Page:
IBM aims Watson's cognitive computer power at CVS customers

By detecting health problems earlier, Watson is expected to cut healthcare costs

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Leanne LeBlanc, IBM Watson project manager, views analytics of healthcare data at Watson headquarters in New York City. IBM says each person generates one million gigabytes of health-related data across his or her lifetime, the equivalent of more than 300 million books. IBM launched the new Watson Health business unit to help patients, physicians, researchers and insurers use data analytics to achieve better healthcare results.


Credit: IBM

IBM's Watson will be working for drugstore chain CVS in a partnership that has the supercomputer pointing its cognitive computing power at customers with chronic illnesses such as diabetes, hypertension and obesity offering care providers insights into their patients' behaviors.

In a partnership announced today, IBM's Watson supercomputer will be used to ingest data from CVS patient clinical records, claims data and fitness devices and then combine that with the latest medical research to provide pharmacies, nurses and allied physicians with best practices for treating patients who suffer from chronic illnesses.

By detecting potential issues early, the hope is that Watson will be able to help healthcare providers treat potential patients at risk of illnesses such as diabetes, high blood pressure and congestive heart failure before they become critical.

"The need to do so is urgent. The U.S. spends an estimated $2.9 trillion on healthcare, of which 86% goes to address chronic diseases," IBM stated. "Yet the U.S. currently ranks 37th in health outcomes globally according to the World Health Organization."

CVS has 7,600 retail drugstores, nearly 1,000 walk-in medical clinics, and pharmacy benefits management programs that involve 70 million members of various medical plans.

The Watson supercomputer analyzes high volumes of data and processes information more like a human than a computer—by understanding natural language, generating hypotheses based on evidence, and learning as it goes.

Additionally, IBM operates the Watson Health Cloud, a service that it says provides a secure and open platform for physicians, researchers, insurers and companies focused on health and wellness research. The HIPAA-compliant Watson Health Cloud will enable secure access to individualized patient insights and a more complete picture of the many factors that can affect people's health.

With the prevalence of personal fitness trackers, connected medical devices and sensors capable of collecting biometric information in real time, the average person is likely to generate more than 1 million GB of health-related data in their lifetime (the equivalent of more than 300 million books), according to IBM.

At the same time, it's difficult to connect growing pools of patient information with more traditional sources such as doctor-created medical records, clinical research and individual genomes - data sets that are fragmented and not easily shared.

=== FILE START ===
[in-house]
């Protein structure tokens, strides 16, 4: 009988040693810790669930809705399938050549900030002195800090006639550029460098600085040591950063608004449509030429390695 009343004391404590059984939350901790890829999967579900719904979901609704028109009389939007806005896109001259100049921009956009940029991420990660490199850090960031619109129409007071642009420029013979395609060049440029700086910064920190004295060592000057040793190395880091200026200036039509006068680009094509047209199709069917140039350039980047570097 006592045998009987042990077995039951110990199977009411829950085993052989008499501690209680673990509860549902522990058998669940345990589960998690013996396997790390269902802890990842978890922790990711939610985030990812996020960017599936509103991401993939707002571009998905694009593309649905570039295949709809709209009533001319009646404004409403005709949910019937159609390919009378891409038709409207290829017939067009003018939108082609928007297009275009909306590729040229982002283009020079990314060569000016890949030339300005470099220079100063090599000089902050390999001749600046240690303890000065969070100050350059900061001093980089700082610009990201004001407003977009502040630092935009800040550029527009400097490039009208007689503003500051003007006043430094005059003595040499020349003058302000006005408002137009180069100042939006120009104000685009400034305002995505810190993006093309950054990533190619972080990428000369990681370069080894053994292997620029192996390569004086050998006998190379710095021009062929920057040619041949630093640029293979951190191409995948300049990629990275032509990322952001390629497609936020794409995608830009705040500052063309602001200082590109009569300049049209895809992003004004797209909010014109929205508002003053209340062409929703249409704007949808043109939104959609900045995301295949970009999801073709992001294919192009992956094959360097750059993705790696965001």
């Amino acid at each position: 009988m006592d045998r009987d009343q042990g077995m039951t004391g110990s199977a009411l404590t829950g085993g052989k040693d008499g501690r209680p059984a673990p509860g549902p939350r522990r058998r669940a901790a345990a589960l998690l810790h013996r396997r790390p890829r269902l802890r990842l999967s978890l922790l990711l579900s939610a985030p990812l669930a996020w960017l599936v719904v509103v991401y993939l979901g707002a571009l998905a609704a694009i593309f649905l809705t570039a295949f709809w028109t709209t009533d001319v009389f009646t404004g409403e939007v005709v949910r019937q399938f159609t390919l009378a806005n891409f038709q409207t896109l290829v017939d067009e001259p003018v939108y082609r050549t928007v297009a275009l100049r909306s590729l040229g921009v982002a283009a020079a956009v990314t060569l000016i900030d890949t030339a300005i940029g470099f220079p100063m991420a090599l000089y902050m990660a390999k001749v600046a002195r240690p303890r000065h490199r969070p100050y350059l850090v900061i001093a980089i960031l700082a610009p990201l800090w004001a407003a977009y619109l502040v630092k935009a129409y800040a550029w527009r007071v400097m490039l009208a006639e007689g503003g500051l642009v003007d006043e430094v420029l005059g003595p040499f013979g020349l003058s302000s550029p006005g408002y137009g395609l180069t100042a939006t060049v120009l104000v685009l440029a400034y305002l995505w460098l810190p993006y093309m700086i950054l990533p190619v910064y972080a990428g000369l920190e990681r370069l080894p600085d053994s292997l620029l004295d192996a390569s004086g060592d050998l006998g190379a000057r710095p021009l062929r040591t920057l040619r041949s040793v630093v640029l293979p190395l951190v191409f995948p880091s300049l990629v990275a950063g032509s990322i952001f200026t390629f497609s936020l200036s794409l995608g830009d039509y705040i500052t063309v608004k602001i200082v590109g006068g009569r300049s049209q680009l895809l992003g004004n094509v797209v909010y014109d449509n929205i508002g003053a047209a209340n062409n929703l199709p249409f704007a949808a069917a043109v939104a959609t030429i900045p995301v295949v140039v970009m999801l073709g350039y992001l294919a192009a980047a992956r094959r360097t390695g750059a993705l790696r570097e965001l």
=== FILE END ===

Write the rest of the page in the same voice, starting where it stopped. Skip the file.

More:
The Watson Health Cloud makes patient data anonymous by stripping out personal identification fields in a database. It then combines the patient data with an aggregated view of clinical, research and social health data. IBM customers like CVS, as well as partners and medical researchers, can then use the data to find new connections with previously siloed healthcare data sets and spur the creation of  data-driven applications designed to advance health and wellness.

"Individual patients and larger health populations alike will benefit as providers share and apply those insights in real-time to drive better, faster and less expensive treatments," IBM stated. "A highly scalable and secure global information platform is essential to pull out individualized insights to help people and providers make timely, evidence-based decisions about health-related issues."

IBM's supercomputer is expected to offer CVS's healthcare providers a more holistic view of each patient, with the ability to coordinate across different provider organizations and detect signs of potential clinical declines in patients.

"CVS pharmacists, nurse practitioners and other health providers will be able to proactively treat the whole patient, when and where they need," IBM stated in a press release.

Watson's predictive analytics capabilities will be aimed at providing information for three main purposes:

Helping to predict individuals at risk for declining health who may benefit from customized engagement programs;

Encouraging patients to adopt safe and healthy behaviors, including adherence to prescribed medicines and healthy lifestyle regimens;

Suggesting appropriate use of cost-effective primary care and out-patient providers.

"This partnership will enable us to leverage advanced technologies and key health information to develop a tool that can be applied by a variety of healthcare providers such as pharmacists, nurse practitioners at MinuteClinics or connected health care providers, and that can help our pharmacy benefit management clients, improve member health and manage cost," Dr. Troyen Brennan, CVS Health's chief medical officer, stated.

This story, "IBM aims Watson's cognitive computer power at CVS customers " was originally published by Computerworld.

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